Members of the swim and dive teams count down to the start of the championships on March 19. (Courtesy of Taylor Leone)

The Emory University men’s swim and dive team placed first at the NCAA Division III Swimming and Diving Championships from March 16 to 19, while the women’s team took second. The men’s team finished as the runner-up in the last two championships, but were crowned national champions for the first time since 2017. After winning ten consecutive championships, the women’s team finished second for the first time since 2009.

Members of the men’s swim and dive team celebrate after becoming national champions. (Courtesy of Lucas Bumgarner)

Men claim D-III Championship

Both the men and women’s teams set numerous national championship records this year. In the men’s 200 breaststroke, senior Jason Hamilton touched the wall to finish first with a personal best of 1:55.83. Hamilton defended his national title in the 200 breaststroke and became the second fastest man in Division III history behind fellow Eagle and 2020 Olympian Andrew Wilson (17C).

Hamilton reflected fondly on his accomplishment, especially sitting in the history books next to an athlete as accomplished as Wilson.

“Well, [defending my national title] feels good… It’s a weird way to defend something like three years apart,” Hamilton said. “It’s not really how you envision it. To be in a conversation around Andrew [Wilson] is an honor and a big deal.”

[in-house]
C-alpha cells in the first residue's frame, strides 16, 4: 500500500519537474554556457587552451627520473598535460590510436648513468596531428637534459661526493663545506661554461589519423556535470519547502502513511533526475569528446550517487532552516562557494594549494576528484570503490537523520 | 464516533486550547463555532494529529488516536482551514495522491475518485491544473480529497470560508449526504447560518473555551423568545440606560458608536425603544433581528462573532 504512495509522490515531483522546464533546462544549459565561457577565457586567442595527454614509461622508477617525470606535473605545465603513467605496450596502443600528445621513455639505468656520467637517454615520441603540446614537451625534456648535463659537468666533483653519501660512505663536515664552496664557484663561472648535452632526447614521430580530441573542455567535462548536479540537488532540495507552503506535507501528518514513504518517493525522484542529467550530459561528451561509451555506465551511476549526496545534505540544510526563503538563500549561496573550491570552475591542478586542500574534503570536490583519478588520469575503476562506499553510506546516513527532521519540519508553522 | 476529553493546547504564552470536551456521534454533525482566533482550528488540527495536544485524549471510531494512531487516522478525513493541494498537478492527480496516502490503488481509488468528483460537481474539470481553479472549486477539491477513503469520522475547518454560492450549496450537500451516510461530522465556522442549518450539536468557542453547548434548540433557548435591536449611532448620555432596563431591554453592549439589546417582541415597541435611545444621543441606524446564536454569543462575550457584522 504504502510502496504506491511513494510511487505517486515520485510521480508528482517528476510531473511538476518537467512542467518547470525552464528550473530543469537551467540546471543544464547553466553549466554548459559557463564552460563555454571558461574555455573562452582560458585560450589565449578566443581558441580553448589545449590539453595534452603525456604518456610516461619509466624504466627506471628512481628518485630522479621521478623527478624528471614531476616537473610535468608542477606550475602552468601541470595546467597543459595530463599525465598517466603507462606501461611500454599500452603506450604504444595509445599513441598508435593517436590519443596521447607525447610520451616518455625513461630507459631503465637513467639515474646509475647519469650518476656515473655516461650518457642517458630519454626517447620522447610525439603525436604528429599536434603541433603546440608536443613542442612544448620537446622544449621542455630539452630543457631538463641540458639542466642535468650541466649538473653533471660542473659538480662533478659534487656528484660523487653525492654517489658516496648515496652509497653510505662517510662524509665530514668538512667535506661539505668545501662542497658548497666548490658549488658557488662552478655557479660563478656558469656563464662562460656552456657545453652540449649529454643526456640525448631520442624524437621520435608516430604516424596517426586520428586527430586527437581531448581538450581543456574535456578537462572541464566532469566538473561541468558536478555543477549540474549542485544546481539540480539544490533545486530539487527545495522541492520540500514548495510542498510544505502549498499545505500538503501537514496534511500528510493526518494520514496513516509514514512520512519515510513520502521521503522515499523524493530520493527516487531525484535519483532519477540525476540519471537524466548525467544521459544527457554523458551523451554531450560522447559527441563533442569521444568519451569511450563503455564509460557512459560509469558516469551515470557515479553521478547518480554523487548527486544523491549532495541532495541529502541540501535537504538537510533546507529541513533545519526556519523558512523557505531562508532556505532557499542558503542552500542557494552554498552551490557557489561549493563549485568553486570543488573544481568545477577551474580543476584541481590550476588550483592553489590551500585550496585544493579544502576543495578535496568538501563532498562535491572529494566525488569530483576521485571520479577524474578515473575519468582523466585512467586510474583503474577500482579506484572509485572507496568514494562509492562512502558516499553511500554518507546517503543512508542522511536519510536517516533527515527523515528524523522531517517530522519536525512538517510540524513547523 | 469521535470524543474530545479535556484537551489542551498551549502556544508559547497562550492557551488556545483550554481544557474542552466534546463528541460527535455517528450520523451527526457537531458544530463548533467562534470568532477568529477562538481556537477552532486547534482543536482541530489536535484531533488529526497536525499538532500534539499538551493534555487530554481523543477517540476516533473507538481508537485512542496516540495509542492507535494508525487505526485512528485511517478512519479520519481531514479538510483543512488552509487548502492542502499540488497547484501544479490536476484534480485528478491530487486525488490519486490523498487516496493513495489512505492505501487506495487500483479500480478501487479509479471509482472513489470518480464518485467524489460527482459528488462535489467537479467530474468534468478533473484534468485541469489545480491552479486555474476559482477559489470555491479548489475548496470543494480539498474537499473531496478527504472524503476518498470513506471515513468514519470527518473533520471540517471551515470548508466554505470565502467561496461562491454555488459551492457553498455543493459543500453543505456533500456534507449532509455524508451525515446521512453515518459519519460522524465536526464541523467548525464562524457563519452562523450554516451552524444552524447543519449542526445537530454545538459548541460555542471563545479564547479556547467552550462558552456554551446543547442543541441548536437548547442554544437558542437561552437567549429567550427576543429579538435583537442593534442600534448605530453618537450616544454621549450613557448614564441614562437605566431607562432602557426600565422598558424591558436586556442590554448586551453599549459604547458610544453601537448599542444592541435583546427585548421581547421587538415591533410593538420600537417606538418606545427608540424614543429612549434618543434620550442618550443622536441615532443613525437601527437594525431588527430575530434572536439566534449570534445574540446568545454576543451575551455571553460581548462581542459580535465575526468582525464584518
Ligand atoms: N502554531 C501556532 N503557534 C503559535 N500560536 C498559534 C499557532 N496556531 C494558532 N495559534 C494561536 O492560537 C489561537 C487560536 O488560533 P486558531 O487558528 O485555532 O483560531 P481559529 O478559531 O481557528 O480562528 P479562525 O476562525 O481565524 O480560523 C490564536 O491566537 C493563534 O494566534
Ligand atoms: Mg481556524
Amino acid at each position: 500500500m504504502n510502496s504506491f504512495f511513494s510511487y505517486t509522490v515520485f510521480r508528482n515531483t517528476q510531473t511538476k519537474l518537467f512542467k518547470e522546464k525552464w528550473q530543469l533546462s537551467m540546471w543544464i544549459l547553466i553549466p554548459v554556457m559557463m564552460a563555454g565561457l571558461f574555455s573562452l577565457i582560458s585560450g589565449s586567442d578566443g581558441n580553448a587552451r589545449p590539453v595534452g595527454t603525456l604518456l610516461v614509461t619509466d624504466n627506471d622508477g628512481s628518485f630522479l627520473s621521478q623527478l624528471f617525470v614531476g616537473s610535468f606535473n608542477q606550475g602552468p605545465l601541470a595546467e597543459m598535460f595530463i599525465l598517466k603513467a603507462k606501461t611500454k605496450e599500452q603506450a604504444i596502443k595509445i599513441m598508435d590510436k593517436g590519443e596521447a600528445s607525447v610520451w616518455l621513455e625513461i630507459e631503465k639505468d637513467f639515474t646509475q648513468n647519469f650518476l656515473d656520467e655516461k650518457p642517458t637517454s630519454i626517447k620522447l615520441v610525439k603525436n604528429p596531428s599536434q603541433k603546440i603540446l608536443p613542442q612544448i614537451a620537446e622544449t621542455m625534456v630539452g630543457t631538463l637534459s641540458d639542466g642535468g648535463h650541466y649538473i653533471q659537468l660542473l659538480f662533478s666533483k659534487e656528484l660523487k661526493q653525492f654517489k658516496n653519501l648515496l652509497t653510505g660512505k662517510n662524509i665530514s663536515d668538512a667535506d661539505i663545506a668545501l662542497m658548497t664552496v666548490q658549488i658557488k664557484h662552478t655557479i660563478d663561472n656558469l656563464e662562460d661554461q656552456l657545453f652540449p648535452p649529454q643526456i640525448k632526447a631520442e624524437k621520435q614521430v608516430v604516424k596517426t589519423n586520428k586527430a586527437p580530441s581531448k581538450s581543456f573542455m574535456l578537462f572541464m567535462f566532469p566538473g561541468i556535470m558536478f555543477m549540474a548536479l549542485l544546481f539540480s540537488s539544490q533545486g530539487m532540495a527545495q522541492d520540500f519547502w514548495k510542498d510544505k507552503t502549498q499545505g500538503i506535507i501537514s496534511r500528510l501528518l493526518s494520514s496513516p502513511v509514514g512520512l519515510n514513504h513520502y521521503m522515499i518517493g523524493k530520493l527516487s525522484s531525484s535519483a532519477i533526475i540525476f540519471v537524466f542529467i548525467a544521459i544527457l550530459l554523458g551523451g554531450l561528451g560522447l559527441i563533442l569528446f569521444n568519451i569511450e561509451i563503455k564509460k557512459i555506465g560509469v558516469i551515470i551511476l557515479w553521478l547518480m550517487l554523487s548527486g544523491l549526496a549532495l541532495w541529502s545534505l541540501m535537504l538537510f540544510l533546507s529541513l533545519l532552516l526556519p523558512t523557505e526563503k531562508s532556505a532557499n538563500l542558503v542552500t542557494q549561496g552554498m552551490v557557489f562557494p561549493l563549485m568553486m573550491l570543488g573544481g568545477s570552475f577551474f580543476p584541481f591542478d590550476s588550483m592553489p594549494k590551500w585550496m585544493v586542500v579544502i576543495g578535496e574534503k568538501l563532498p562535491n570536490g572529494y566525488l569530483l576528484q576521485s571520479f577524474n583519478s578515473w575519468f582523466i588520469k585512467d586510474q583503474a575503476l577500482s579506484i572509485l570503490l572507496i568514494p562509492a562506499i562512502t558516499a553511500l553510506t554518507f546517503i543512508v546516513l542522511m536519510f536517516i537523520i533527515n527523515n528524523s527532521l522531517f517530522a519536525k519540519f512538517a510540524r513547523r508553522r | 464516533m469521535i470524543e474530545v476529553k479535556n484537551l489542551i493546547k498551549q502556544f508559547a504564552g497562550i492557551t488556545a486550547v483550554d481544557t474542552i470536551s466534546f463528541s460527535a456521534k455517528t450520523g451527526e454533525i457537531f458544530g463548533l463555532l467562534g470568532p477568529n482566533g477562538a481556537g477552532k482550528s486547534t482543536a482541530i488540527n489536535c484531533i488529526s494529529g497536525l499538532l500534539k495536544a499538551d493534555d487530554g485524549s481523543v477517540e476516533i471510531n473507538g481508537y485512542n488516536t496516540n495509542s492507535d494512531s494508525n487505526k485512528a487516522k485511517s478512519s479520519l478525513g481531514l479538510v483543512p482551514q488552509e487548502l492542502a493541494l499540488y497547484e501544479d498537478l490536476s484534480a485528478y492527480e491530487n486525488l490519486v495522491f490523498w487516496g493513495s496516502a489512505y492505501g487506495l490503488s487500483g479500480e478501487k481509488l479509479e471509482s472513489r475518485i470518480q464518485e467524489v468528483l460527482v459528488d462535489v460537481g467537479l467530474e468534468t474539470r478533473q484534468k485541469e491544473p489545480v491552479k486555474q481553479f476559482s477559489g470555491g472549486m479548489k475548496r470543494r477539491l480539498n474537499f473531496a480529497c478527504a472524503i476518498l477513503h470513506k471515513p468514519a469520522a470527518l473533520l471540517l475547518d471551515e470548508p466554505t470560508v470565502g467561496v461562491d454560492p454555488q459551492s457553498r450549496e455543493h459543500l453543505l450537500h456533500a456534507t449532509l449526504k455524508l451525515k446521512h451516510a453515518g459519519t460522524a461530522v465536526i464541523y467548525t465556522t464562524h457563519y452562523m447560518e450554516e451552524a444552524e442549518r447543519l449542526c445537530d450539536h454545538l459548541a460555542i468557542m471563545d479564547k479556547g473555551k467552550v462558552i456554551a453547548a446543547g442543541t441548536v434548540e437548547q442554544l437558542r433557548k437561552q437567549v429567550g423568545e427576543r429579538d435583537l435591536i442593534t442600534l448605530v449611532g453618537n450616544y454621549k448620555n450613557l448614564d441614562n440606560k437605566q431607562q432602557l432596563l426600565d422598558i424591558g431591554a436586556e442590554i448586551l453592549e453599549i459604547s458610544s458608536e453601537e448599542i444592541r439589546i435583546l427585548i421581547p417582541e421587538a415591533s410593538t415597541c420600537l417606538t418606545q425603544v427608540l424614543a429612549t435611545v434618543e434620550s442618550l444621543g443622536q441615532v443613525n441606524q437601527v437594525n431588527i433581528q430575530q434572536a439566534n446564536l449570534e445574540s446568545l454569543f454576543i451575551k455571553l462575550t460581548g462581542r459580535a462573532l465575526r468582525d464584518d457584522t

Adding to the Eagles’ hardware, the men’s 200 medley relay team of senior Colin LaFave, sophomore Jake Meyer, senior Hwa Min Sim and junior Ryan Soh came in first with a time of 1:27.08. The men’s 800 freestyle relay team had a spectacular swim, with sophomore Logan D’Amore, sophomore Nicholas Goudie, junior Pat Pema and Hamilton setting a new national record of 6:28.69 and taking first place. Individually, Hamilton and Meyer placed third and fifth, respectively, in the men’s 100 breaststroke. 

After watching his teammates perform well during the first two days of the championships, Goudie described his approach to the 800 freestyle relay as confident and prepared.

“I remember just thinking, ‘Alright, tomorrow I’m gonna get up and we’re winning the [800 freestyle] relay,’” Goudie said. “We knew we were going to be in a great position and I just wanted to make sure that we could finish off the race the same way we started it. And it worked out great. We all set it up perfectly, and I was glad I could close it out and see some huge smiles when we got to the wall.”

Junior diver Lucas Bumgarner turned out an admirable performance at the championships as well, placing second and third in the 1-meter and 3-meter competitions with 557.65 and 523.70 points, respectively. 

Members of the women’s swim and dive team celebrate with their runner-up trophy. (Courtesy of Sarah Grace Byers)

Women finish runner-up in championships

In the women’s meet, the 200 medley relay of senior Cailen Chinn, senior Taylor Leone, junior Caroline Maki and senior Zoe Walker earned second place and set a new Emory record by 0.23 seconds with a time of 1:39.89. In the 100 freestyle, Leone and Maki achieved times of 50.25 seconds and 50.45 seconds, placing third and fifth respectively.  

Leone said that after she won the 50 freestyle in 22.72 seconds, nothing could top that feeling. That was before she swam the 400 freestyle relay, the final event on the last day. Chinn, Leone, Maki and Walker not only won the relay, but also broke the Emory record, clocking in at 3:38.38.